A Virginia judge has filed the latest challenge to President Trump’s temporary travel moratorium on seven nations from the Middle East and Africa. In her decision to file a preliminary injunction, Judge Leonie Brinkema argued that the executive order is in violation of the First Amendment because it is a religious test. She said the president’s own remarks drew her to that conclusion.
"The president himself acknowledged the conceptual link between a Muslim ban and the EO (executive order)," Judge Brinkema wrote.
She also criticised the president's statements that persecuted Christians may be permitted entry despite the ban, which she said amounts to a religious test.
Virginia Attorney General Mark Herring used a bit stronger language when condemning Trump’s travel order, defining it as “religious bigotry.”
This isn't the first time Brinkema has challenged the executive order. On the first weekend it was enforced, Brinkema ruled that any detainees at Virginia's Dulles international airport had the right to attorneys and would be protected from immediate deportation.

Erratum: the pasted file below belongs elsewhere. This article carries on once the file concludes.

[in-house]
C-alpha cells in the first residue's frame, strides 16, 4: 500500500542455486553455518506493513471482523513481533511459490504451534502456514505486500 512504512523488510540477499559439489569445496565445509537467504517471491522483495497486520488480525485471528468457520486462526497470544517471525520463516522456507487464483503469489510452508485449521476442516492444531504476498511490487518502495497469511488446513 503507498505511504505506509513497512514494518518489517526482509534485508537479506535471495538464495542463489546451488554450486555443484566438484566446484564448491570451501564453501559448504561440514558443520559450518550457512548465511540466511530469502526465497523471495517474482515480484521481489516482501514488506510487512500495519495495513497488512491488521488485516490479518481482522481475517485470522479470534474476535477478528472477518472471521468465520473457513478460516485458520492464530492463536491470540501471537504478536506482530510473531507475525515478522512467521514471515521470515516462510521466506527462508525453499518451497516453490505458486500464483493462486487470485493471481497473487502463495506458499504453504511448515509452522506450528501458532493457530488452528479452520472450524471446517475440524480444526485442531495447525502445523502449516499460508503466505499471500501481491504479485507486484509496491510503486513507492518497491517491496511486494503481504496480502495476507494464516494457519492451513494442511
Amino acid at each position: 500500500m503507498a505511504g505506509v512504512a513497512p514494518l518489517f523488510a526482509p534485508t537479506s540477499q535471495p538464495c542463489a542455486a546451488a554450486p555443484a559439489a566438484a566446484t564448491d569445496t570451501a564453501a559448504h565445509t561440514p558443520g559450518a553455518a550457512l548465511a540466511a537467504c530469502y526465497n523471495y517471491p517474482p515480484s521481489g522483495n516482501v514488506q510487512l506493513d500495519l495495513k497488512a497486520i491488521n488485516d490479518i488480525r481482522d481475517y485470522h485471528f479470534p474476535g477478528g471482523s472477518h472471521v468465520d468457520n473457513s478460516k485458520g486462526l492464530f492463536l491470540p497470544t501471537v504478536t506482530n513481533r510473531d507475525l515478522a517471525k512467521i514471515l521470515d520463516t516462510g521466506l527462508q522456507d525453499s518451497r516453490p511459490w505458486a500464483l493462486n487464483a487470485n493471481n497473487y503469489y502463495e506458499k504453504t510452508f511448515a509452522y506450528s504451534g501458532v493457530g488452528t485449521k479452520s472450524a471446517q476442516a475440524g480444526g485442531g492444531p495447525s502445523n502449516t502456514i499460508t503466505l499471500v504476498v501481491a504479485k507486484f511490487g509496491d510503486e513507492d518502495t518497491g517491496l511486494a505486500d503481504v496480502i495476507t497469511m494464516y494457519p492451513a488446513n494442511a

Before Judge Brinkema issued her ruling, Seattle’s Judge James Robart filed his own injunction against Trump’s executive order. An appeals court upheld the order last week. Should the Trump administration choose not to challenge the ruling at the Supreme Court, expect them to write a whole new order.